During his final State of the Union address to Congress on Tuesday, U.S. President Barack Obama attempted to downplay the threat to U.S. national security posed by the rise of the so-called Islamic State (ISIS or ISIL).

But a special report recently published by the Heritage Foundation on combatting the ISIS foreign fighter problem explains why Obama’s policy is failing and how the U.S. can (and should) pursue a more robust, multi-pronged, and global approach to defeating the deadly terrorist group.

Shrugging off the threat from ISIS seemed little more than an attempt to deflect attention away from Obama’s administration’s failure to stanch the threat and to avoid stepping up action against the group in his final year in office. The American people (and rest of the world) are unlikely to be mollified by Obama’s words.

This week’s suicide attack on German tourists in Istanbul that Turkish officials blame on ISIS has highlighted the incongruity between Obama’s State of the Union address and the very real dangers posed by the group’s growth over the last eighteen months.

According to the Heritage Foundation report, ISIS has established a presence in at least 19 countries and has attracted more than 25,000 foreign fighters to join its ranks in Syria and Iraq. Alarmingly, these foreign fighters include over 4,500 citizens from Western nations.


The most effective way to halt the surge of foreign fighters flocking to the region is to demonstrate that ISIS is not invincible and that the U.S. and its partners will fight to push the group back from its strongholds in Iraq and Syria.

While the U.S. and Iraqi forces recently made headway against ISIS by re-capturing the city of Ramadi in Iraq’s Anbar province, which ISIS took over last May, ISIS-inspired or planned global terrorist incidents seem set to rise.

Continued military success against ISIS in Iraq and Syria is necessary, but not sufficient, to defeat the overall threat. To reduce the threat of ISIS-inspired attacks across the globe, the U.S. and its partners must develop more effective ways to counter ISIS ideology, which is being spread in increasingly sophisticated ways through social media, the internet, and carefully devised recruiting techniques.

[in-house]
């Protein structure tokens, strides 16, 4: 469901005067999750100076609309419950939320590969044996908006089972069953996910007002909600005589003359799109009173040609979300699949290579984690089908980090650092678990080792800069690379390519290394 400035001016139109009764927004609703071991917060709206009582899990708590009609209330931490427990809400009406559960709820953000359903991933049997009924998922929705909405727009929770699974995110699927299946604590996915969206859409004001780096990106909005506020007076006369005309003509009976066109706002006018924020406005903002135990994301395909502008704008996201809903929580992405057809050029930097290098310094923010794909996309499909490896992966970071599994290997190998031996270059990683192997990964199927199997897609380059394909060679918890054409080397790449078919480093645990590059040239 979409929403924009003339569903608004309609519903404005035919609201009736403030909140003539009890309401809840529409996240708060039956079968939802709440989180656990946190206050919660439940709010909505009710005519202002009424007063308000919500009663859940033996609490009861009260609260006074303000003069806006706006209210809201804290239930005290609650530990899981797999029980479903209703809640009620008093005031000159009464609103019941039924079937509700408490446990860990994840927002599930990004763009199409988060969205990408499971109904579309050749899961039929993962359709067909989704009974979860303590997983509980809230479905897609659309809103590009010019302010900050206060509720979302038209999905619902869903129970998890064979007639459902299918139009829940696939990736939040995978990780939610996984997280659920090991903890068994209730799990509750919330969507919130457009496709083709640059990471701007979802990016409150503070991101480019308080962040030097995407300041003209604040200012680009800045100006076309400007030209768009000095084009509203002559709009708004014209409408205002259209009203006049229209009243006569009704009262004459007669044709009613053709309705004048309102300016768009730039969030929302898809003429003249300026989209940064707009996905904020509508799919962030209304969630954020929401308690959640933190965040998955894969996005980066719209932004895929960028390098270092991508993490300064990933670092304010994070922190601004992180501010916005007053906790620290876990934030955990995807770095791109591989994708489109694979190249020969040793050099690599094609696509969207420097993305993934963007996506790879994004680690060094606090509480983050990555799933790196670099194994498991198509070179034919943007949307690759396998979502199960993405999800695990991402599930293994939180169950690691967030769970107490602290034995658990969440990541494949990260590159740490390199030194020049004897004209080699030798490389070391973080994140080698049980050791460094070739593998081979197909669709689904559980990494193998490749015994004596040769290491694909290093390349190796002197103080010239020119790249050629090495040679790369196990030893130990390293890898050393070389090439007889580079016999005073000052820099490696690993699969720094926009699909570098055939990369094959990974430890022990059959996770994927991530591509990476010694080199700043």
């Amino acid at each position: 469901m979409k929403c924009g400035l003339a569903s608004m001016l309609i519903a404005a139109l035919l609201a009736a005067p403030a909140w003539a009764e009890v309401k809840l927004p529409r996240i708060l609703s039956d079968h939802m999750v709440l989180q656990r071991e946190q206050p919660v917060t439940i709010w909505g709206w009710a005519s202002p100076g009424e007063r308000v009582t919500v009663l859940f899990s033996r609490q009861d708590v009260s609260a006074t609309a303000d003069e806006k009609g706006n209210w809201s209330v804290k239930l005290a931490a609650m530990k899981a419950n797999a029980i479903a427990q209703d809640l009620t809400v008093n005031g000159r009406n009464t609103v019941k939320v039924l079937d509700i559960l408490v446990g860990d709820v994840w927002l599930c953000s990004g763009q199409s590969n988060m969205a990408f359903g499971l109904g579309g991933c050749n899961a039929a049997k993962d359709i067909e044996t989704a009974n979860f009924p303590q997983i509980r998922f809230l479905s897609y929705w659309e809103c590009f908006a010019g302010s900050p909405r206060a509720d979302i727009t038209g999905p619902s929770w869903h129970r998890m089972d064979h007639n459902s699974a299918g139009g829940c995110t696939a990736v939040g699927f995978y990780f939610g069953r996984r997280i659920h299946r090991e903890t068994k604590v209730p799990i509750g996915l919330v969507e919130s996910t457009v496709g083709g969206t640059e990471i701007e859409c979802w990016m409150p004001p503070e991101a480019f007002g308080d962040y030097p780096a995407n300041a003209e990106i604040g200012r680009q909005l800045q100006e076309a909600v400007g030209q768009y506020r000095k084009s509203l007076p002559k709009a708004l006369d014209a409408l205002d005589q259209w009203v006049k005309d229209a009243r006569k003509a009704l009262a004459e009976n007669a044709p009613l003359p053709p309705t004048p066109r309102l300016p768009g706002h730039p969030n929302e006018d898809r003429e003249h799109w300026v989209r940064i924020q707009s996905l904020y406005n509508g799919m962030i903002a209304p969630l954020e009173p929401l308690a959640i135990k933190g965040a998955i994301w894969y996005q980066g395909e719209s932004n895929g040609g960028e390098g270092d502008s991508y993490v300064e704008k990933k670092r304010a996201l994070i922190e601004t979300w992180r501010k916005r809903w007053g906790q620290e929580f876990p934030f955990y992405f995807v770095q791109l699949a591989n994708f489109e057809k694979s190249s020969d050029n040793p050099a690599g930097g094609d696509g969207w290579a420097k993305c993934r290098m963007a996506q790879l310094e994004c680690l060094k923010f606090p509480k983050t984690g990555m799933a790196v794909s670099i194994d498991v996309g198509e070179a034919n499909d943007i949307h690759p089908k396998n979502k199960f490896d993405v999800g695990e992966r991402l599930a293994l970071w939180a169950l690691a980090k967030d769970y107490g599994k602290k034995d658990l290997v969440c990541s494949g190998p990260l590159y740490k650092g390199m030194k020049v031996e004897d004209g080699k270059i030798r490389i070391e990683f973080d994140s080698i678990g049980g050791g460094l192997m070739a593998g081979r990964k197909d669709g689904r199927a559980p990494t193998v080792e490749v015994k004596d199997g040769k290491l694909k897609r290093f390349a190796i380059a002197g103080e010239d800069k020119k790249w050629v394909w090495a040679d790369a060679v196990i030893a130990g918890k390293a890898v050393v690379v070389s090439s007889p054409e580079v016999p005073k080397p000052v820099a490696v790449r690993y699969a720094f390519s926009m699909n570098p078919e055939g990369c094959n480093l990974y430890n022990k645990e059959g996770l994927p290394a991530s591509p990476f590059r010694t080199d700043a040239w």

ISIS claims that true Islam is being practiced in its caliphate, declared by ISIS leader Abu Bakr al-Baghdadi in June 2014 shortly after the group captured Mosul, Iraq’s second largest city. According to ISIS propaganda, Muslims can live out their faith in a committed Muslim community that offers camaraderie and identity.

While there is no one explanation for what drives young Muslims to be attracted to ISIS’ radical vision, one important motivation for Muslims in Europe appears to be a sense of marginalization within their societies. ISIS recruiters target these individuals, often through social media and the internet, and seek to increase their sense of isolation and convince them to believe in ISIS’ apocalyptic vision of the world.

In South Asia, where the Taliban, al-Qaeda, and affiliated groups are already well entrenched, ISIS has sought to gain recruits by emphasizing that Islamic religious texts refer to South Asia’s key role in establishing a global caliphate.

The Hadith (sayings of the Prophet Muhammed) apparently makes reference to a great battle in India, where a final showdown between Muslims and non-Muslims before the end times will supposedly take place.

While ISIS has so far been only marginally successful in establishing a foothold in South Asia, its growing presence, especially in eastern Afghanistan in Nangarhar province, is raising concern and complicating the militant landscape in the war-torn country.160115_ISIS_Kuhlman

As the special report points out, the U.S. has many tools at its disposal to intercept ISIS terrorist plots before they are carried out and to halt the flow of foreign fighters. Heritage Foundation policy analyst for homeland and cyber security David Inserra recently noted the following in an article on the U.S. refugee screening process:

The administration should remain selective in the refugees it accepts, focusing on those applicants about whom the U.S. has an acceptable amount of intelligence[.] … [A]fter the attack in San Bernardino, the American people deserve and Congress should request details about how all forms of vetting can be and should be constantly improved. The government owes it to its citizens to use all lawful tools at its disposal to prevent terrorist travel.

The House of Representatives Homeland Security Committee Task Force report on foreign fighters that was released last September also laid out numerous recommendations for countering terrorist travel.

The report notes that the U.S. government must do more to share information on terrorist travel with international partners; bolster law enforcement in dealing with the domestic threat; and raise community awareness about the problem of youth radicalization.

Unless the U.S. leads a global campaign to simultaneously deny ISIS territory, disrupt its recruitment efforts, and uproot its ideology, ISIS will continue to increase its presence throughout the Middle East, Africa, and South Asia—raising the specter of terrorist attacks across the globe.

Unfortunately, Obama did a poor job of positioning and preparing America for the task at hand.